85 F3d 461 United States v. Staples
85 F.3d 461
96 Cal. Daily Op. Serv. 4073, 96 Daily Journal
UNITED STATES of America, Plaintiff-Appellee,
Aaron Willie STAPLES, Defendant-Appellant.
United States Court of Appeals,
Submitted May 8, 1996.*
Decided June 7, 1996.
As Amended June 28, 1996.
Robert M. Leen, Seattle, Washington, for defendant-appellant.
Angelo J. Calfo, Assistant United States Attorney, Seattle, Washington, for plaintiff-appellee.
Appeal from the United States District Court for the Western District of Washington, Barbara J. Rothstein, District Judge, Presiding. D.C. No. CR-95-00044-1-BJR.
Before: LAY,** CHOY, and LEAVY, Circuit Judges.
CHOY, Circuit Judge:
Aaron Willie Staples appeals his guilty plea conviction of possession of a firearm in connection with a drug trafficking crime in violation of 18 U.S.C. § 924(c). We affirm.
Factual and Procedural Background
On February 1, 1994, undercover police officers purchased cocaine from John Matthews at a local bar. During the transaction, Matthews took money from an officer, went to Staples' car, and returned with the cocaine. The police then arrested Staples and searched his car. In the glove compartment the police found a loaded .40 caliber semiautomatic pistol.
On January 15, 1995, Staples was charged with using and carrying a firearm while distributing cocaine in violation of 18 U.S.C. § 924. On March 7, 1995, he pled guilty. Before sentencing, Staples moved unsuccessfully to dismiss the indictment and vacate the plea on the basis of United States v. Lopez, --- U.S. ----, 115 S.Ct. 1624, 131 L.Ed.2d 626 (1995). Staples was sentenced to five years imprisonment on August 11, 1995. Staples timely appeals.
I. 18 U.S.C. § 924(C)(1) DOES NOT EXCEED CONGRESS' AUTHORITY UNDER THE COMMERCE CLAUSE.
Staples argues that Congress lacked authority under the Commerce Clause to enact 18 U.S.C. § 924(c)(1). That statute provides that "[w]hoever, during and in relation to any crime of violence or drug trafficking ... for which he may be prosecuted in a court of the United States, uses or carries a firearm, shall ... be sentenced to imprisonment for five years." At issue is whether the prohibited activity "substantially affects" interstate commerce. Lopez, --- U.S. at ----, 115 S.Ct. at 1630.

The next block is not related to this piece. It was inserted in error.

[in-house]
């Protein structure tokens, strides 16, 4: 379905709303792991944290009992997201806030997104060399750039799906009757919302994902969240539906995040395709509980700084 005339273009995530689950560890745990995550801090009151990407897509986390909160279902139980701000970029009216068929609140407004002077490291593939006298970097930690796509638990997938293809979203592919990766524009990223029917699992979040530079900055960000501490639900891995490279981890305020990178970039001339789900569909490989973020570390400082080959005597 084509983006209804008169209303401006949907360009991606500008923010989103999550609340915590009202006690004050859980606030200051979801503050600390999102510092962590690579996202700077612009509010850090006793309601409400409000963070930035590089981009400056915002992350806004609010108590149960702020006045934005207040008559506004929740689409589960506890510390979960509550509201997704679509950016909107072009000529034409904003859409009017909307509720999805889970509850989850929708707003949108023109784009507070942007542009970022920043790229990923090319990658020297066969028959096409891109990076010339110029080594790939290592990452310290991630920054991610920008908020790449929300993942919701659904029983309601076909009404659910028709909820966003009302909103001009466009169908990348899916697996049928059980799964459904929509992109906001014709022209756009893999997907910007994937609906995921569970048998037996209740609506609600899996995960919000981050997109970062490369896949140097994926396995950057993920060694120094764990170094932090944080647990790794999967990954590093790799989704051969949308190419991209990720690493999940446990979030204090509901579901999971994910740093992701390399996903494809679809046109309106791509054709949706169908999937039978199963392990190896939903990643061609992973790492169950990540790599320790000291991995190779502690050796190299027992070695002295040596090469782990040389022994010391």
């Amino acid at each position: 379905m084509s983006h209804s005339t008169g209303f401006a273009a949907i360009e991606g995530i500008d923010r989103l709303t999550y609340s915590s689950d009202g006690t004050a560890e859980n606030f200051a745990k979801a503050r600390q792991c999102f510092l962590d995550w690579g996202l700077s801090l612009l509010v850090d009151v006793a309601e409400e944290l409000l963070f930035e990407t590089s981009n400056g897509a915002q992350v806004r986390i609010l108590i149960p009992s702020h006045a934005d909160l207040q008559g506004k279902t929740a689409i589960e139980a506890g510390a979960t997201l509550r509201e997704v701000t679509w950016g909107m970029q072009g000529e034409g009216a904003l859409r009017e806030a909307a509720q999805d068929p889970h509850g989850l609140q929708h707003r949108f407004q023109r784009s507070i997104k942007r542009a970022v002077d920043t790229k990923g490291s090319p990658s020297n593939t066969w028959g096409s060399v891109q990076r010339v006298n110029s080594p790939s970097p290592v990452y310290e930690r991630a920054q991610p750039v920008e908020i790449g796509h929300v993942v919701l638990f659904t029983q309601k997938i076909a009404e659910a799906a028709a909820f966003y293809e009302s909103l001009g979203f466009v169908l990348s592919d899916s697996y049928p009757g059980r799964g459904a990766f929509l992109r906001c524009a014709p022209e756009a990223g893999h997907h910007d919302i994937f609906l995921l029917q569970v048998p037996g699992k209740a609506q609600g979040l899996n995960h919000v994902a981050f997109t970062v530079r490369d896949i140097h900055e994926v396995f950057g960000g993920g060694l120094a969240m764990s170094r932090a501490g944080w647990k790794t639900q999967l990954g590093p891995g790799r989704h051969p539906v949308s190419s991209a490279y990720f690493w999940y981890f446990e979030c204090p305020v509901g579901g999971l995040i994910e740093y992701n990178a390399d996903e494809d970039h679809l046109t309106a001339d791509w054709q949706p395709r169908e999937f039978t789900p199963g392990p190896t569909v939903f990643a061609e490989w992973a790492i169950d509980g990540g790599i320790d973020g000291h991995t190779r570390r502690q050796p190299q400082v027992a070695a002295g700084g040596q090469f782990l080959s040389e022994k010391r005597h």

In Lopez, the Court declared unconstitutional a statute which prohibited "any individual knowingly to possess a firearm at a place that the individual knows, or has reasonable cause to believe, is a school zone." 18 U.S.C. § 922(q)(2)(A). The Court held that the statute did not substantially affect interstate commerce for three reasons. First,
[s]ection 922(q) is not an essential part of a larger regulation of economic activity, in which the regulatory scheme could be undercut unless the intrastate activity were regulated. It cannot, therefore, be sustained under our cases upholding regulations of activities that arise out of or are connected with a commercial transaction, which viewed in the aggregate, substantially affects interstate commerce.
--- U.S. at ----, 115 S.Ct. at 1631. Second, " § 922(q) contains no jurisdictional element which would ensure, through case-by-case inquiry, that the firearm possession in question affects interstate commerce." Id. at ----, 115 S.Ct. at 1631. Third, the statute lacked legislative findings that it would substantially affect interstate commerce. Id. at ---- - ----, 115 S.Ct. at 1631-32.
Section 924(c)(1) differs from § 922(q) in at least the first two respects. First, § 924(c)(1) regulates "activities that arise out of or are connected with a commercial transaction." Id. at ----, 115 S.Ct. at 1630. Unlike education, drug trafficking is a commercial activity which substantially affects interstate commerce. See United States v. Gonzalez, 893 F.Supp. 935, 936 (S.D.Cal.1995) (upholding constitutionality of prohibition on distribution of controlled substances under Lopez because "distribution of controlled substances has a substantial effect on interstate commerce"); see also United States v. Thornton, 901 F.2d 738, 741 (9th Cir.1990) ("Congress has stated and we have confirmed that drug trafficking is a national concern which affects interstate commerce.").
Second, § 924(c)(1) contains a jurisdictional element which ensures, "through case-by-case inquiry, that the firearm possession in question affects interstate commerce." Lopez, --- U.S. at ----, 115 S.Ct. at 1631. Section 924(c)(1) requires that the defendant engage in a crime of drug trafficking "for which he may be prosecuted in a court of the United States." It thus resembles 18 U.S.C. § 844(h), which this court upheld in United States v. Pappadopoulos, 64 F.3d 522, 527 (9th Cir.1995), as amended on denial of reh'g (Nov. 13, 1995). Section 844(h) provides:
Whoever ... uses fire or an explosive to commit any felony which may be prosecuted in a court of the United States ... shall, in addition to the punishment provided for such felony, be sentenced to imprisonment for five years....